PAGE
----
Welcome back to our book study! We are currently reading Math Sense: The Look, Sound, and Feel of Effective Math Instruction, by Christine Moynihan. Are you just joining in? Get caught up with these links to previous chapters.
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Here’s the reading schedule (use the links to visit any of the posts):
- Aug 19, Chapters 1 & 2
- Aug 26, Chapter 3
- Sept 2, Chapter 4
- Sept 9, Chapter 5
- Sept 16, Chapter 6
- Sept 23, Chapter 7
Chapter 6, The Feel of It All
Last week I declared Chapter 5 my favorite chapter. This week I learned not to play favorites! Ha ha. Here’s a great quote to start us off:
“Anyone who has ever taught math knows that affective considerations–feelings and attitudes–greatly influence student performance.”
Let’s face it, many people have negative feelings about math–doing it, learning it, teaching it. Those feelings are often validated by the comments of well-meaning parents, friends, or colleagues–Yeah, me too! or Don’t worry, I was never good at math either!. That is clearly an obstacle we have to overcome in our classrooms and sometimes even in ourselves. This chapter gives us a glimpse into what a math classroom can and should feel like.
The Important Book has long been a favorite of mine to use in math class. I have used it both for kids to tell what they know about a specific math topic (geometry, multiplication, etc.) and, as Moynihan described, for them to share their general feelings about math. Used as the latter, it can give us a wealth of information about our students’ perceptions of math, which is a great starting point for building a classroom culture of curiosity, collaboration, and creativity.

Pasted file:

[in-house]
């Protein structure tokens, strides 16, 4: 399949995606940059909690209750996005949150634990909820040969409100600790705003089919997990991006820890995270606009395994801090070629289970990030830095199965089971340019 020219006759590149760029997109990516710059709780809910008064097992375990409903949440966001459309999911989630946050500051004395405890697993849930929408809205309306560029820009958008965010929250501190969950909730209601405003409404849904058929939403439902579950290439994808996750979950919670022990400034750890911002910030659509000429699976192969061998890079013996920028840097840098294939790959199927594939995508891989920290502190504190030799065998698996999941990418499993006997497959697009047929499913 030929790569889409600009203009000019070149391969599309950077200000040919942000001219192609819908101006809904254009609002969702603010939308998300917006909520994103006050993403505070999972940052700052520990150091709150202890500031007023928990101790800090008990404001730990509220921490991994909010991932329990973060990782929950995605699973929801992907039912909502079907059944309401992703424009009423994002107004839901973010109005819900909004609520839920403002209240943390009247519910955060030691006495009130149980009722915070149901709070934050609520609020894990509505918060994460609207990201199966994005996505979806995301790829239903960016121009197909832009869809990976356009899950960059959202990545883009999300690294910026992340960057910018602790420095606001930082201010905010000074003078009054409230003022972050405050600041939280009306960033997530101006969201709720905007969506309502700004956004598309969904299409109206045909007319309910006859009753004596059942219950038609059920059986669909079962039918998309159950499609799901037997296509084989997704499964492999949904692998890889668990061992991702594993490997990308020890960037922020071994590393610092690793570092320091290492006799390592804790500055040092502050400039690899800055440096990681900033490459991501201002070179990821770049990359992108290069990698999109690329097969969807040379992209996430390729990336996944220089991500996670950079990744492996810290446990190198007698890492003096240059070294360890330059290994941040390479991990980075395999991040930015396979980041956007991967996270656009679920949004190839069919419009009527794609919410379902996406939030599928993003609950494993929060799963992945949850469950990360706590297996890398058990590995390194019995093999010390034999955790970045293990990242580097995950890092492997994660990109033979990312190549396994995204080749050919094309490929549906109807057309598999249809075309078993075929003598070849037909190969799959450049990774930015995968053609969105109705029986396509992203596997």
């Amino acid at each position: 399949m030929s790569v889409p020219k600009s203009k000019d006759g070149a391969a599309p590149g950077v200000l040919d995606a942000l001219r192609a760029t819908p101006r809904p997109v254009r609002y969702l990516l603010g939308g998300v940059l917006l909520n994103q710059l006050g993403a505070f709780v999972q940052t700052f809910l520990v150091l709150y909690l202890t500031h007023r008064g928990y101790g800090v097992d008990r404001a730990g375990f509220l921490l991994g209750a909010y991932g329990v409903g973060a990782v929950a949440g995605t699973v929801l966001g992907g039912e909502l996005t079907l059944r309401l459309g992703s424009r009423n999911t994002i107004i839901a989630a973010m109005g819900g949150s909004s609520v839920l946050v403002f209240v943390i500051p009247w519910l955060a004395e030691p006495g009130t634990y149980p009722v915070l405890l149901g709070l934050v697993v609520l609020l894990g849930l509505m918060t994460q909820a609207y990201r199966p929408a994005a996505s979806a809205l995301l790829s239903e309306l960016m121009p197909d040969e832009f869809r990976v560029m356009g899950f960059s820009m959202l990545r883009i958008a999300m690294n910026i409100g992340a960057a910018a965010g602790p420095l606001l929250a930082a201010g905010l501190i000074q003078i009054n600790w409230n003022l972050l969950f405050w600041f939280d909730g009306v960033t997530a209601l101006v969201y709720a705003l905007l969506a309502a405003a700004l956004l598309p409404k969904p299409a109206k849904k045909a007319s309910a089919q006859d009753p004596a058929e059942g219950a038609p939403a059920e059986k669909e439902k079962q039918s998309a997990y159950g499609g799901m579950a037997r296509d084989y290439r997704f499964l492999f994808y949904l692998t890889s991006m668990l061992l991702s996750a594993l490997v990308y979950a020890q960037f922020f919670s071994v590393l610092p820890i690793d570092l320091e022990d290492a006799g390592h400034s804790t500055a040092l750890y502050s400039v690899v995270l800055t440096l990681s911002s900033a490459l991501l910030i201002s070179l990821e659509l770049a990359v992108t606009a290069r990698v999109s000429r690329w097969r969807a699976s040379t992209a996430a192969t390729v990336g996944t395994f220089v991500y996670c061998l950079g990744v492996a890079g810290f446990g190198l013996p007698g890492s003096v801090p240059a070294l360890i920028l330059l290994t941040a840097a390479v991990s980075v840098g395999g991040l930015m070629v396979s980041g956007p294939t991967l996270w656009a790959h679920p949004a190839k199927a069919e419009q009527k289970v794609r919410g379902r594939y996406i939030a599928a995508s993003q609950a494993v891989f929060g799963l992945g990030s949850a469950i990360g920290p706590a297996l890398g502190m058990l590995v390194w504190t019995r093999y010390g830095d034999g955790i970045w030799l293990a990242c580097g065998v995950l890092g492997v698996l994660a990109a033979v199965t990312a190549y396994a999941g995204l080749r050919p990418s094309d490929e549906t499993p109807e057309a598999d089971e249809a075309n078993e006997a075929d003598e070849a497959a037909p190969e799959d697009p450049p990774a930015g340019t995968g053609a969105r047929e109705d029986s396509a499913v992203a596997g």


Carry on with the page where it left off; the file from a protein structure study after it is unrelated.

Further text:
A pervasive thread through this whole chapter is that the learning is in the hands of the students, getting back to the idea that the teacher’s role is that of facilitator. Think about it, the more students are able to share their ideas without the risk of ridicule, the more confident they become. As students collaborate with others and have a sounding board for their ideas, they are willing to take more risks. Which, in turn, builds confidence, pride, and enthusiasm.
So let’s look at another recurring theme:
“If so, then you know that this teacher has set purposeful learning into motion by presenting mathematical tasks that will bring about new learning, solidify prior learning, and do so with clarity and intentionality.”
“The classroom teacher had obviously done her job in establishing trust between her and her students as well as among her students.”
“If you see this, it has not come about by accident. It is the result of the calculated and consistent work of the teacher, who has convinced her students that collaborating only makes them stronger and better learners.”
“This component–creativity/imagination must be watered daily by the teacher if it is to take root and grow.”
The point here is pretty obvious–creating a “place where rich mathematics happens for each student” takes effort and planning on the part of the teacher, and it does not happen overnight. I think the process begins with honest self-reflection (as does any form of meaningful change). And that’s exactly where Chapter 7 takes us!
Water your garden well this week. 🙂